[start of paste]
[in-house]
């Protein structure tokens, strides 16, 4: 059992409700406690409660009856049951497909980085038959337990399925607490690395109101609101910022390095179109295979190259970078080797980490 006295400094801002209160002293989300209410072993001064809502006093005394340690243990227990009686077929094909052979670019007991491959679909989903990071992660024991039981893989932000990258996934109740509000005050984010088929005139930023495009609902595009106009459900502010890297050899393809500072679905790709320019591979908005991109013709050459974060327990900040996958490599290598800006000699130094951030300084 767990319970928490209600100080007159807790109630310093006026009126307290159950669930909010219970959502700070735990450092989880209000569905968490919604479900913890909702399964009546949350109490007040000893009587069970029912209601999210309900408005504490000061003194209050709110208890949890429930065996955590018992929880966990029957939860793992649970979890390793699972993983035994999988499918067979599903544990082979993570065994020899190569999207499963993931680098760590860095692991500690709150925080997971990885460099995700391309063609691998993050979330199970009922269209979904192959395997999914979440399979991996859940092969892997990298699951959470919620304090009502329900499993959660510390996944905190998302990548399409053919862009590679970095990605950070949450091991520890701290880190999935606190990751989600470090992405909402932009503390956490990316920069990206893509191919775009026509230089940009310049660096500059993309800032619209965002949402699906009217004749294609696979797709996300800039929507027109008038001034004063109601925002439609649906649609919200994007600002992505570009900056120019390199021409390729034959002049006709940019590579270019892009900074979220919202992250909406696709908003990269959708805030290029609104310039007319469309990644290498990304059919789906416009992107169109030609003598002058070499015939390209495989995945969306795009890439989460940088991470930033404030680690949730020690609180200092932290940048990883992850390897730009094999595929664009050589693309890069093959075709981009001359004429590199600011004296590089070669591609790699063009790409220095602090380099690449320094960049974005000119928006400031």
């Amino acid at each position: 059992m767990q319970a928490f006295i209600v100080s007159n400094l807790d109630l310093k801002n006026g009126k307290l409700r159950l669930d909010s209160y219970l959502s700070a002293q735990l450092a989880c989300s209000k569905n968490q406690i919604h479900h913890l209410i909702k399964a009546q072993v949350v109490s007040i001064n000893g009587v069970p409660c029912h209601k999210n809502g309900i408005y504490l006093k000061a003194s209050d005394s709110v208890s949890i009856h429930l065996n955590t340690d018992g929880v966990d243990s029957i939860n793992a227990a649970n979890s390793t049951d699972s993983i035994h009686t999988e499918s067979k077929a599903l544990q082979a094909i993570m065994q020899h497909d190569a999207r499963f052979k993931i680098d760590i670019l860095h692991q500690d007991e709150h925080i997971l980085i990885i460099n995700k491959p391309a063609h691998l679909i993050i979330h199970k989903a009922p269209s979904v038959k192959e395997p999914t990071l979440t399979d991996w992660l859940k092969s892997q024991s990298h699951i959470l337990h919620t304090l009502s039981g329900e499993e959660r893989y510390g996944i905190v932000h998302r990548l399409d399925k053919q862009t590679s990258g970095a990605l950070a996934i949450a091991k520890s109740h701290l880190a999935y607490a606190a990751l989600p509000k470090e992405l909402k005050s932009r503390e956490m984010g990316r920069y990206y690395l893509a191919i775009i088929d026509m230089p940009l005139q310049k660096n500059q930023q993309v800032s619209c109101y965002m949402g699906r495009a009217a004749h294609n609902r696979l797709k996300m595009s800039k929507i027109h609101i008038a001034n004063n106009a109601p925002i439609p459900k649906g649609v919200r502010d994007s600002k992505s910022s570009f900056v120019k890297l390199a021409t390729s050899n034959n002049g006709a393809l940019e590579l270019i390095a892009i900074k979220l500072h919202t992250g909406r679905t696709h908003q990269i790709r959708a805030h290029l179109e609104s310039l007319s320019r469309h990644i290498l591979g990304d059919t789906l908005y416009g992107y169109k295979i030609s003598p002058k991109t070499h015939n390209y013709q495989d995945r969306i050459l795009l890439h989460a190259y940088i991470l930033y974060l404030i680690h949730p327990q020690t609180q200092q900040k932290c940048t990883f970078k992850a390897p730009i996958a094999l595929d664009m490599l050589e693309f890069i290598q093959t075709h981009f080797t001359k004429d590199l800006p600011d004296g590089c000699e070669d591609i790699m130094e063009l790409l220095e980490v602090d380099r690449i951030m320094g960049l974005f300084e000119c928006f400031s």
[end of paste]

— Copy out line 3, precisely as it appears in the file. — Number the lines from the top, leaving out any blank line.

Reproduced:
């Amino acid at each position: 059992m767990q319970a928490f006295i209600v100080s007159n400094l807790d109630l310093k801002n006026g009126k307290l409700r159950l669930d909010s209160y219970l959502s700070a002293q735990l450092a989880c989300s209000k569905n968490q406690i919604h479900h913890l209410i909702k399964a009546q072993v949350v109490s007040i001064n000893g009587v069970p409660c029912h209601k999210n809502g309900i408005y504490l006093k000061a003194s209050d005394s709110v208890s949890i009856h429930l065996n955590t340690d018992g929880v966990d243990s029957i939860n793992a227990a649970n979890s390793t049951d699972s993983i035994h009686t999988e499918s067979k077929a599903l544990q082979a094909i993570m065994q020899h497909d190569a999207r499963f052979k993931i680098d760590i670019l860095h692991q500690d007991e709150h925080i997971l980085i990885i460099n995700k491959p391309a063609h691998l679909i993050i979330h199970k989903a009922p269209s979904v038959k192959e395997p999914t990071l979440t399979d991996w992660l859940k092969s892997q024991s990298h699951i959470l337990h919620t304090l009502s039981g329900e499993e959660r893989y510390g996944i905190v932000h998302r990548l399409d399925k053919q862009t590679s990258g970095a990605l950070a996934i949450a091991k520890s109740h701290l880190a999935y607490a606190a990751l989600p509000k470090e992405l909402k005050s932009r503390e956490m984010g990316r920069y990206y690395l893509a191919i775009i088929d026509m230089p940009l005139q310049k660096n500059q930023q993309v800032s619209c109101y965002m949402g699906r495009a009217a004749h294609n609902r696979l797709k996300m595009s800039k929507i027109h609101i008038a001034n004063n106009a109601p925002i439609p459900k649906g649609v919200r502010d994007s600002k992505s910022s570009f900056v120019k890297l390199a021409t390729s050899n034959n002049g006709a393809l940019e590579l270019i390095a892009i900074k979220l500072h919202t992250g909406r679905t696709h908003q990269i790709r959708a805030h290029l179109e609104s310039l007319s320019r469309h990644i290498l591979g990304d059919t789906l908005y416009g992107y169109k295979i030609s003598p002058k991109t070499h015939n390209y013709q495989d995945r969306i050459l795009l890439h989460a190259y940088i991470l930033y974060l404030i680690h949730p327990q020690t609180q200092q900040k932290c940048t990883f970078k992850a390897p730009i996958a094999l595929d664009m490599l050589e693309f890069i290598q093959t075709h981009f080797t001359k004429d590199l800006p600011d004296g590089c000699e070669d591609i790699m130094e063009l790409l220095e980490v602090d380099r690449i951030m320094g960049l974005f300084e000119c928006f400031s």